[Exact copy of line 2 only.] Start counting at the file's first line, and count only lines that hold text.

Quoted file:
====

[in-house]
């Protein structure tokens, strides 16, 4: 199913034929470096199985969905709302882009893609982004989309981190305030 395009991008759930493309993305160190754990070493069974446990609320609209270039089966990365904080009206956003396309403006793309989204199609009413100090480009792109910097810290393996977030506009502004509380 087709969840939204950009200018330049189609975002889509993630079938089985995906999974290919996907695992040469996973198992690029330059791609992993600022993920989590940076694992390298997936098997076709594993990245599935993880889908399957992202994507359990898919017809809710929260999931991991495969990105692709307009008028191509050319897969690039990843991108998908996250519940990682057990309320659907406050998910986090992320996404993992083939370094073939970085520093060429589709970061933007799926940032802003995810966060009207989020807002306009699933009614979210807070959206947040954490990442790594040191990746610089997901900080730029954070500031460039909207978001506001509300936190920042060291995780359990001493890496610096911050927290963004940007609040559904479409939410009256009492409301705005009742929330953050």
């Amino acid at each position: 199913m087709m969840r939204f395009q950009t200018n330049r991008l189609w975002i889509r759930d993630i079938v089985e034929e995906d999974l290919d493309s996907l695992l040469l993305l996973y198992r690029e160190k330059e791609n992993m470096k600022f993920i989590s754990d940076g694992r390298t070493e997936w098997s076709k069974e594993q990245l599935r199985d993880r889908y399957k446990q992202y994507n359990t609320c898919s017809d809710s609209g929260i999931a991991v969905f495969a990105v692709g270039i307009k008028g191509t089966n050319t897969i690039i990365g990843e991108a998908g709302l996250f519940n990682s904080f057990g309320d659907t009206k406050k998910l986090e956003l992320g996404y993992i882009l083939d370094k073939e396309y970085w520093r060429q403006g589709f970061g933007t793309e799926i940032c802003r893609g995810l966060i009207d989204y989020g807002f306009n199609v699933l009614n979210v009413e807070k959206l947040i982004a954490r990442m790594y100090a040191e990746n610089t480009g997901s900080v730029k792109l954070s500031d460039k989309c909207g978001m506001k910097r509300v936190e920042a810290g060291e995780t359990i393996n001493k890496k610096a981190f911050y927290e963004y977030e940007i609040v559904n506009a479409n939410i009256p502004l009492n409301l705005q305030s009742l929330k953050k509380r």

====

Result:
């Protein structure tokens, strides 16, 4: 199913034929470096199985969905709302882009893609982004989309981190305030 395009991008759930493309993305160190754990070493069974446990609320609209270039089966990365904080009206956003396309403006793309989204199609009413100090480009792109910097810290393996977030506009502004509380 087709969840939204950009200018330049189609975002889509993630079938089985995906999974290919996907695992040469996973198992690029330059791609992993600022993920989590940076694992390298997936098997076709594993990245599935993880889908399957992202994507359990898919017809809710929260999931991991495969990105692709307009008028191509050319897969690039990843991108998908996250519940990682057990309320659907406050998910986090992320996404993992083939370094073939970085520093060429589709970061933007799926940032802003995810966060009207989020807002306009699933009614979210807070959206947040954490990442790594040191990746610089997901900080730029954070500031460039909207978001506001509300936190920042060291995780359990001493890496610096911050927290963004940007609040559904479409939410009256009492409301705005009742929330953050």